The word “community” is defined as a group of people living in the same place or having a particular interest in common. Catalyst Midland has launched a series titled “Catalyst Community” focusing on different communities — sometimes geographic, sometimes a common interest.
Erica Sprague presents "Home EricaNomics" on Facebook.
In this week’s Catalyst, we focus on the value of the little traditions in our daily lives.
Our teacher is Erica Sprague, a science teacher at the junior/senior high school in Beaverton. She just completed her 18th year in education. Erica is a teacher both inside and outside the classroom.
She now also has a presence on social media (Facebook)
to share home economics ideas. Her goal is to encourage us to practice some of the skills that may be diminishing in our fast moving society.
I share a lot of recipes online and find so many things that I want to try. Really, I am inundated with recipes on a daily basis and most never make it to my kitchen. However, a recent post about gifting handwritten recipes prompted me to dig out the collection of recipes gifted to me many years ago at my bridal shower. I enjoyed looking at each card’s unique handwriting and thought about how important it still is to pass along these gifts to our future generations. Who knows what the world of digital media will look like 50 years from now!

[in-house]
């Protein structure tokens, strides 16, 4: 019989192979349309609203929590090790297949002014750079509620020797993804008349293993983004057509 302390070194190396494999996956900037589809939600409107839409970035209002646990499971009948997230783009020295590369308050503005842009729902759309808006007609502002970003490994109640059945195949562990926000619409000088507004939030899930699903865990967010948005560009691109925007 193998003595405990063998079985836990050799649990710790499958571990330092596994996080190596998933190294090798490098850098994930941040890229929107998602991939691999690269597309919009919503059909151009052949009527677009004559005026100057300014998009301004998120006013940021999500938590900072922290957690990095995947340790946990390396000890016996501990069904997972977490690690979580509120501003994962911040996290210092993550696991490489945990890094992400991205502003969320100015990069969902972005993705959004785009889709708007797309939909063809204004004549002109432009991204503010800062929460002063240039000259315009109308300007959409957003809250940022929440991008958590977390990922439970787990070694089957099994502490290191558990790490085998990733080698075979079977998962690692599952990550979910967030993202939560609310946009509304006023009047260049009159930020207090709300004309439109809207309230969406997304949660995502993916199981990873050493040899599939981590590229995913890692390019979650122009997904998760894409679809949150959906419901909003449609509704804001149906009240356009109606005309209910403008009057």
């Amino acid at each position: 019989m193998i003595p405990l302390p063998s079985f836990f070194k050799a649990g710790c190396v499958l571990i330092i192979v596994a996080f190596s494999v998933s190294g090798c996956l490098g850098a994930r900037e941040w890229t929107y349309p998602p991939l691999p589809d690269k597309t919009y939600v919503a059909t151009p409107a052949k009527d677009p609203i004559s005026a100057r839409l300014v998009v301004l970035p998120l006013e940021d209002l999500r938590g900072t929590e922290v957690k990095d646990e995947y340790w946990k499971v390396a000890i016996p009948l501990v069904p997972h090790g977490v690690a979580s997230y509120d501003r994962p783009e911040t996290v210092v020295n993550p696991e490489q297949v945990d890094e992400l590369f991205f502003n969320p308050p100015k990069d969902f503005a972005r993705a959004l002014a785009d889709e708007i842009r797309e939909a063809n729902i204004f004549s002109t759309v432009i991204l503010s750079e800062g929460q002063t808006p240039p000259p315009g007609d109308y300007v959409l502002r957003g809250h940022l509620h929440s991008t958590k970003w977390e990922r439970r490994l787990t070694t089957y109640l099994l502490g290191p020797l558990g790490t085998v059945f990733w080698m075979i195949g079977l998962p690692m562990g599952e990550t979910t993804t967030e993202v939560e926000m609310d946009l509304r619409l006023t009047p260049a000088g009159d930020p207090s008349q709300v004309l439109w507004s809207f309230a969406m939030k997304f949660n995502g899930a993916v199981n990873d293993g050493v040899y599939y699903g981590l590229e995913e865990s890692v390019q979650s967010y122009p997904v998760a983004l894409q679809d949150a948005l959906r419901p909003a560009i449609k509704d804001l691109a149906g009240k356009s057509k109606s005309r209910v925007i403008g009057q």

I would encourage anyone reading this article to sit down and consider what their favorite recipe would be...
I had a moment to reflect on our online way of passing along recipes and my thoughts wandered to my Grandma Evelyn's recipe book/binder that I put together back in college when a family member asked if I wanted all of Grandma's recipes and clippings. As I was flipping through the pages that I haphazardly tried to organize years back, I realized that this WAS Pinterest 40+ years ago. What will happen to all our pins 40 years from now? There is such value in having these items in physical form. They’re irreplaceable. Every so often on the pages, I see my Grandma's handwriting and notes that say "try" or "good"-such simple messages to the future. I had to laugh when I saw an article she clipped that discussed the "scam" that was soft soap and that you could do better to just make your own "soft soap" at home with scraps of used bars (yuk!).
Regardless of if I ever use all the recipes or not, there wouldn't be that same connection with digital media. I don't envision anyone lovingly scrolling through a pinned page of salmon patty recipes or the perfect cupcake! I would encourage anyone reading this article to sit down and consider what their favorite recipe would be and who might love to receive it. It only takes a moment to write on an index or recipe card and pop it in an envelope. You could make someone's day!
There is such value in having these items in physical form.
I now have my own hodgepodge binder of printed and written recipes in a drawer in the kitchen. I'll be sure to pen in notes and suggestions each time I use one of the recipes too, just for good measure and cooks of the future! My cookbook and my Grandma's may be lost in time, tossed in a box or shoved in an attic someday. But MAYBE, just maybe, someone will uncover the books and see great value in the collection and keep the tradition going.
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